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close this bookHealth and Environment in Sustainable Development - Five Years after the Earth Summit (WHO, 1991, 128 p.)
View the document(introduction...)
View the documentPreface
View the documentIntroduction
close this folderQuality assurance in microbiology
View the documentIntroduction
View the documentDefinitions
View the documentInternal quality control
View the documentExternal quality assessment
close this folderPart I. Bacteriological investigations
close this folderBlood
View the documentIntroduction
View the documentCauses of bacteraemia
View the documentBlood collection
View the documentBlood-culture media
View the documentProcessing of blood cultures
close this folderCerebrospinal fluid
View the documentIntroduction
View the documentCollection and transportation of specimens
View the documentMacroscopic inspection
View the documentMicroscopic examination
View the documentPreliminary identification
View the documentSusceptibility testing
close this folderUrine
View the documentIntroduction
View the documentSpecimen collection
View the documentCulture and interpretation
View the documentInterpretation of quantitative urine culture results
View the documentIdentification
View the documentSusceptibility tests
close this folderStool
View the documentIntroduction
View the documentCollection of faecal specimens
View the documentCollection of rectal swabs
View the documentExamination of specimens
View the documentPreparation of faecal suspension
View the documentInoculation of agar plates
close this folderLower respiratory tract infections
View the documentIntroduction
View the documentThe most common infections
View the documentCollection of sputum specimens
View the documentProcessing of sputum in the laboratory (for non-tuberculous infections)
View the documentCulture for Mycobacterium tuberculosis
View the documentGeneral note on safety
close this folderUpper respiratory tract infections
View the documentIntroduction
View the documentThe normal flora of the pharynx
View the documentBacterial agents of pharyngitis
View the documentCollection and dispatch of specimens
View the documentDirect microscopy
View the documentCulture and identification
View the documentSusceptibility testing
close this folderSexually transmitted diseases
View the documentIntroduction
View the documentUrethritis in men
View the documentGenital specimens from women
View the documentSpecimens from genital ulcers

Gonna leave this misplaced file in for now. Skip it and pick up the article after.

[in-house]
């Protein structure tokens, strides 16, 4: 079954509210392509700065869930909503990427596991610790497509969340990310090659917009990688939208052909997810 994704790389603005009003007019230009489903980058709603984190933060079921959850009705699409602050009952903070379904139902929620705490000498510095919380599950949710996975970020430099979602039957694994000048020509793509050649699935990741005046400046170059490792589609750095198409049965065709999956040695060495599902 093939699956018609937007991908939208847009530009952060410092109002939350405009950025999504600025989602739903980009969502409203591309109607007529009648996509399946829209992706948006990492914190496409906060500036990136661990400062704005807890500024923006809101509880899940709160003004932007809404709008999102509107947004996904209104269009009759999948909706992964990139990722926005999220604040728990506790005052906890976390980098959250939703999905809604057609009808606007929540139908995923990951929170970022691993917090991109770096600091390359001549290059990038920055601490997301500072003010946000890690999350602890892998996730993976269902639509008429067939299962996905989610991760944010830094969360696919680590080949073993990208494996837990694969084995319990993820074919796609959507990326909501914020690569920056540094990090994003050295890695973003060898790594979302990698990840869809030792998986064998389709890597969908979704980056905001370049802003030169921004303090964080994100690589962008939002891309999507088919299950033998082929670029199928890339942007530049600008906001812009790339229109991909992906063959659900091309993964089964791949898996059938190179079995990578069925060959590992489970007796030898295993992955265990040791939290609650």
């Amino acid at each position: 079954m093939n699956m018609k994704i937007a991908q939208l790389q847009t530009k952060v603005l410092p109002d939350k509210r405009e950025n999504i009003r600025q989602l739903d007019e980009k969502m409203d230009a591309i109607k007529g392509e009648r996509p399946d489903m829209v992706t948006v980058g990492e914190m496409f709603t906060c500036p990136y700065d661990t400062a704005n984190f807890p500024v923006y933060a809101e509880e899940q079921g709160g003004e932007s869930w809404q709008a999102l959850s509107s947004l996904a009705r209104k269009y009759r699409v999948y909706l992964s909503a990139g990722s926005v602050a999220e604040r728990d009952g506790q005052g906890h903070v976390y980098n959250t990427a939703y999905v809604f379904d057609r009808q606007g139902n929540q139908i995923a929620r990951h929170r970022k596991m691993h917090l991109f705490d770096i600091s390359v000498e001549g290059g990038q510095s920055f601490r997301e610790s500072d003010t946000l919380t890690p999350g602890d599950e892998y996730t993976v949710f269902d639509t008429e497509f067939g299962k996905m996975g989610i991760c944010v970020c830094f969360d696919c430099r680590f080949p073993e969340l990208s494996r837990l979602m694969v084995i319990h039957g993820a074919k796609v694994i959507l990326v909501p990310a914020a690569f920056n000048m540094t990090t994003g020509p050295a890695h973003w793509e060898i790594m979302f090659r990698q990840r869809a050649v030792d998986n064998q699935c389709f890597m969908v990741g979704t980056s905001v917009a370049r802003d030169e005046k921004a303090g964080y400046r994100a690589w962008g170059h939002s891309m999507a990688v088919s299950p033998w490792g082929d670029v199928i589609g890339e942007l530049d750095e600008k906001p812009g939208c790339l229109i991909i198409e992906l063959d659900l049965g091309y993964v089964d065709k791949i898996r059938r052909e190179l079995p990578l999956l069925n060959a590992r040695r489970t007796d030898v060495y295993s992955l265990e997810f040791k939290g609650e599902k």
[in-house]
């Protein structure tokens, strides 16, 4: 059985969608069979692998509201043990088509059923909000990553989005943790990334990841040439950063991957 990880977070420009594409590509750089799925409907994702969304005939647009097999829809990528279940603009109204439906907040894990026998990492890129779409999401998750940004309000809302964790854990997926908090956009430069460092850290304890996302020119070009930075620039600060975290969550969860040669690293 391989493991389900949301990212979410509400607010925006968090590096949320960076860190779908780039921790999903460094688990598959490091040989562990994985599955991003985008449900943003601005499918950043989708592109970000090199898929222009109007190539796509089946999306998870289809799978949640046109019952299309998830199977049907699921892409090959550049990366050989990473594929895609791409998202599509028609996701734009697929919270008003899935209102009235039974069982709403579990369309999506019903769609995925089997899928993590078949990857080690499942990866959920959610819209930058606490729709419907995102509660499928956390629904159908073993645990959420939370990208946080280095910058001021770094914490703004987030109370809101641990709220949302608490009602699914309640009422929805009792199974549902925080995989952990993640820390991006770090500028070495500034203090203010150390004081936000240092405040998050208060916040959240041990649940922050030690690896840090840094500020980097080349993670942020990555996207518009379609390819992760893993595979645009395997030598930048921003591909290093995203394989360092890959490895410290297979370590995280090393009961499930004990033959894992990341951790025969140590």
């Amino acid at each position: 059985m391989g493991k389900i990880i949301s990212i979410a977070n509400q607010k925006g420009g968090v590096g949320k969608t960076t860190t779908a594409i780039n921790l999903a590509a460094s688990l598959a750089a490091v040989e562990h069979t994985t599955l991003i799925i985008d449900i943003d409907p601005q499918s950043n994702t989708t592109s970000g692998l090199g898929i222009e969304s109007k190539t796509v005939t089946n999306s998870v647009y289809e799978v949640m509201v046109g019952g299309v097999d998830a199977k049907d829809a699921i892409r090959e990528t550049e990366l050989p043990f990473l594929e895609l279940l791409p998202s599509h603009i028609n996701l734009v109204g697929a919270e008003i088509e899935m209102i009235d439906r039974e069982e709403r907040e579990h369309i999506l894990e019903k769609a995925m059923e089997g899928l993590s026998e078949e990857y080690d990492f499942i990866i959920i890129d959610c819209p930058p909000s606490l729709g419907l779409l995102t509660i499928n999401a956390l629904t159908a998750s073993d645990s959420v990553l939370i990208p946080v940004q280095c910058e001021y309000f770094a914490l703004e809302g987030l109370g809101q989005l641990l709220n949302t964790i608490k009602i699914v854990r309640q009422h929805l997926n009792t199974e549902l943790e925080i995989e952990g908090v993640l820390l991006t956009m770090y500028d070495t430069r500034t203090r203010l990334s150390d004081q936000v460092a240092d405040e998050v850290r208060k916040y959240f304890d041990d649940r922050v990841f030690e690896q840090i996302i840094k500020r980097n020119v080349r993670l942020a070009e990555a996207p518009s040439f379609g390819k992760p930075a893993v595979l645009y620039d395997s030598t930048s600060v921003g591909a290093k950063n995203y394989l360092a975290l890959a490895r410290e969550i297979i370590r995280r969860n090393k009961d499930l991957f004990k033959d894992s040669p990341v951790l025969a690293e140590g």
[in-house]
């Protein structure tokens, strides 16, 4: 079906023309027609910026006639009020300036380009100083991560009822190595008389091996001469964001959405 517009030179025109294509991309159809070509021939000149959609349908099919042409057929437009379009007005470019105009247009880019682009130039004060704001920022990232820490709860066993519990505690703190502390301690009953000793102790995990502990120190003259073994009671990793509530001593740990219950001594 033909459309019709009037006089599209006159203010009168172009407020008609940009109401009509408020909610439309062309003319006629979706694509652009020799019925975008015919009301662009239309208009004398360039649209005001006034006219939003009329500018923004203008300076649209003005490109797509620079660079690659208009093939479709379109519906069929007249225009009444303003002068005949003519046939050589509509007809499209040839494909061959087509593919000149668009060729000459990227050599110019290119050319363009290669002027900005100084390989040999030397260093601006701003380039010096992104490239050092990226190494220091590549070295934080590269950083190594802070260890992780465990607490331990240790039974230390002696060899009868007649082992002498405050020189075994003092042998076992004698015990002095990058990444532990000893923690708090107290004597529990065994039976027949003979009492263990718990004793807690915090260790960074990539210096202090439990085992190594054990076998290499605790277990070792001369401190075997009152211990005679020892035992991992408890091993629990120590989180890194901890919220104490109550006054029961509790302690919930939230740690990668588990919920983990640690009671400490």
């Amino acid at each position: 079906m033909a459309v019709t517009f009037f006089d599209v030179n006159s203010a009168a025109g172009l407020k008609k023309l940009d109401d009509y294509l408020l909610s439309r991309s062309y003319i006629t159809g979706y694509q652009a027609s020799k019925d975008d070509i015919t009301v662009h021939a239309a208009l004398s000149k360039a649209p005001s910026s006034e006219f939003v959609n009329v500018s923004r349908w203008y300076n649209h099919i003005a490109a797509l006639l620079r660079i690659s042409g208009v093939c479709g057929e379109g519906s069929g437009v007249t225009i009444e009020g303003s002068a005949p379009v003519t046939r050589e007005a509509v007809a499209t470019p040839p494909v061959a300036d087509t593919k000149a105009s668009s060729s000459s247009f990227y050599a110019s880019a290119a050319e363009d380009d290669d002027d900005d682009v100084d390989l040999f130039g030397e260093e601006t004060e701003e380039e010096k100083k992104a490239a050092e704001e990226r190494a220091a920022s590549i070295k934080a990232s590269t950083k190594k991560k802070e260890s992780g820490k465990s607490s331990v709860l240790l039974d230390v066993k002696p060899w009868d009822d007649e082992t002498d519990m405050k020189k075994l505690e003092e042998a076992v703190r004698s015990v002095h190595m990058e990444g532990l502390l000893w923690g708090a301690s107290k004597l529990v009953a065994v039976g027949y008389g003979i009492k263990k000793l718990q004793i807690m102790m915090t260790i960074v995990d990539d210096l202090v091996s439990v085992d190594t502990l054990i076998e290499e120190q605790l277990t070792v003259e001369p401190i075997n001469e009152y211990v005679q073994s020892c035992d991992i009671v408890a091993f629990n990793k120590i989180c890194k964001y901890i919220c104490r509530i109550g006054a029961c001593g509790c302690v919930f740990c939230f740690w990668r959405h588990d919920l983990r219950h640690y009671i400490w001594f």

close this folderPurulent exudates, wounds, and abscesses
View the documentIntroduction
View the documentCommonly encountered clinical conditions and the most frequent etiological agents
View the documentCollection and transportation of specimens
View the documentMacroscopic evaluation
View the documentMicroscopic examination
View the documentCulture
View the documentIdentification
View the documentSusceptibility testing
close this folderAnaerobic bacteriology
View the documentIntroduction
View the documentDescription of bacteria in relation to oxygen requirement
View the documentBacteriology
close this folderAntimicrobial susceptibility testing
View the documentIntroduction
View the documentGeneral principles of antimicrobial susceptibility testing
View the documentClinical definition of terms “resistant” and “susceptible”: the three-category system
View the documentIndications for routine susceptibility tests
View the documentChoice of drugs for routine susceptibility tests in the clinical laboratory
View the documentThe modified Kirby-Bauer method
View the documentDirect versus indirect susceptibility tests
View the documentTechnical factors influencing the size of the zone in the disc diffusion method
View the documentQuality control
close this folderPart II. Essential media and reagents for isolation and identification of clinical pathogens
View the documentIntroduction
close this folderPriority grading of pathogens, culture media, and diagnostic reagents
View the document(introduction...)
View the documentBlood culture
View the documentCerebrospinal fluid specimens
View the documentUrine
View the documentStool culture
View the documentLower respiratory tract
View the documentUpper respiratory tract
View the documentUrogenital specimens for agents of sexually transmitted diseases
View the documentPus and exudates